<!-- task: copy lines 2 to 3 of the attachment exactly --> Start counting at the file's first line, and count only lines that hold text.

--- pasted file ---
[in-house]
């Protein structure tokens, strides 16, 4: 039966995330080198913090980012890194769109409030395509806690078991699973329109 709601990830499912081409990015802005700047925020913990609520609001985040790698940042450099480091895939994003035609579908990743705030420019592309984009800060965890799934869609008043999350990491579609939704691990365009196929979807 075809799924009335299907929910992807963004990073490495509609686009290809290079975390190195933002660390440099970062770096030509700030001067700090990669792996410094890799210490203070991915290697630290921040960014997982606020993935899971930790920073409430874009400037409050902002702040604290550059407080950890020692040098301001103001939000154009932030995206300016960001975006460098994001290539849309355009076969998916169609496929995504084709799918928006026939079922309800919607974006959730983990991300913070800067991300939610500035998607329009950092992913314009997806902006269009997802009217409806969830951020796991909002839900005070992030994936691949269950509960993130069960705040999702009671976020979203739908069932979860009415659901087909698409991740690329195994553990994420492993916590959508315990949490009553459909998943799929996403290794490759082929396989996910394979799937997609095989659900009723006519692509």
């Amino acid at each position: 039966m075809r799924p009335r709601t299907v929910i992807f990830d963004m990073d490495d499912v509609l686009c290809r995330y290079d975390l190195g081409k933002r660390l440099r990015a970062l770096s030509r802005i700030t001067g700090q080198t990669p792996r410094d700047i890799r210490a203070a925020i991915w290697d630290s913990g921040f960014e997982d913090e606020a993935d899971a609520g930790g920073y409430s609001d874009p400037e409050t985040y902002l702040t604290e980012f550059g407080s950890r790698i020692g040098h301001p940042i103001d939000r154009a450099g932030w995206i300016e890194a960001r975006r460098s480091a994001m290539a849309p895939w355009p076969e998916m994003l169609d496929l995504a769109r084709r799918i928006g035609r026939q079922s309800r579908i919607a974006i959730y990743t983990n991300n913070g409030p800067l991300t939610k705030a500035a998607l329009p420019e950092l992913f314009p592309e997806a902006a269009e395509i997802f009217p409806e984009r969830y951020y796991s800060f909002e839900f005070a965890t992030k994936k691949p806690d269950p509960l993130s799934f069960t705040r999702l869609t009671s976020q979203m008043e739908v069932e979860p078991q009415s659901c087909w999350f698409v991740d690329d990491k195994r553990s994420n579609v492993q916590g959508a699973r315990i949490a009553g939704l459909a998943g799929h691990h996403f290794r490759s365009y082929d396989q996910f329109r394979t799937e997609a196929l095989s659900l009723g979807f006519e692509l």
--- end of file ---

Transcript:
């Protein structure tokens, strides 16, 4: 039966995330080198913090980012890194769109409030395509806690078991699973329109 709601990830499912081409990015802005700047925020913990609520609001985040790698940042450099480091895939994003035609579908990743705030420019592309984009800060965890799934869609008043999350990491579609939704691990365009196929979807 075809799924009335299907929910992807963004990073490495509609686009290809290079975390190195933002660390440099970062770096030509700030001067700090990669792996410094890799210490203070991915290697630290921040960014997982606020993935899971930790920073409430874009400037409050902002702040604290550059407080950890020692040098301001103001939000154009932030995206300016960001975006460098994001290539849309355009076969998916169609496929995504084709799918928006026939079922309800919607974006959730983990991300913070800067991300939610500035998607329009950092992913314009997806902006269009997802009217409806969830951020796991909002839900005070992030994936691949269950509960993130069960705040999702009671976020979203739908069932979860009415659901087909698409991740690329195994553990994420492993916590959508315990949490009553459909998943799929996403290794490759082929396989996910394979799937997609095989659900009723006519692509």
């Amino acid at each position: 039966m075809r799924p009335r709601t299907v929910i992807f990830d963004m990073d490495d499912v509609l686009c290809r995330y290079d975390l190195g081409k933002r660390l440099r990015a970062l770096s030509r802005i700030t001067g700090q080198t990669p792996r410094d700047i890799r210490a203070a925020i991915w290697d630290s913990g921040f960014e997982d913090e606020a993935d899971a609520g930790g920073y409430s609001d874009p400037e409050t985040y902002l702040t604290e980012f550059g407080s950890r790698i020692g040098h301001p940042i103001d939000r154009a450099g932030w995206i300016e890194a960001r975006r460098s480091a994001m290539a849309p895939w355009p076969e998916m994003l169609d496929l995504a769109r084709r799918i928006g035609r026939q079922s309800r579908i919607a974006i959730y990743t983990n991300n913070g409030p800067l991300t939610k705030a500035a998607l329009p420019e950092l992913f314009p592309e997806a902006a269009e395509i997802f009217p409806e984009r969830y951020y796991s800060f909002e839900f005070a965890t992030k994936k691949p806690d269950p509960l993130s799934f069960t705040r999702l869609t009671s976020q979203m008043e739908v069932e979860p078991q009415s659901c087909w999350f698409v991740d690329d990491k195994r553990s994420n579609v492993q916590g959508a699973r315990i949490a009553g939704l459909a998943g799929h691990h996403f290794r490759s365009y082929d396989q996910f329109r394979t799937e997609a196929l095989s659900l009723g979807f006519e692509l």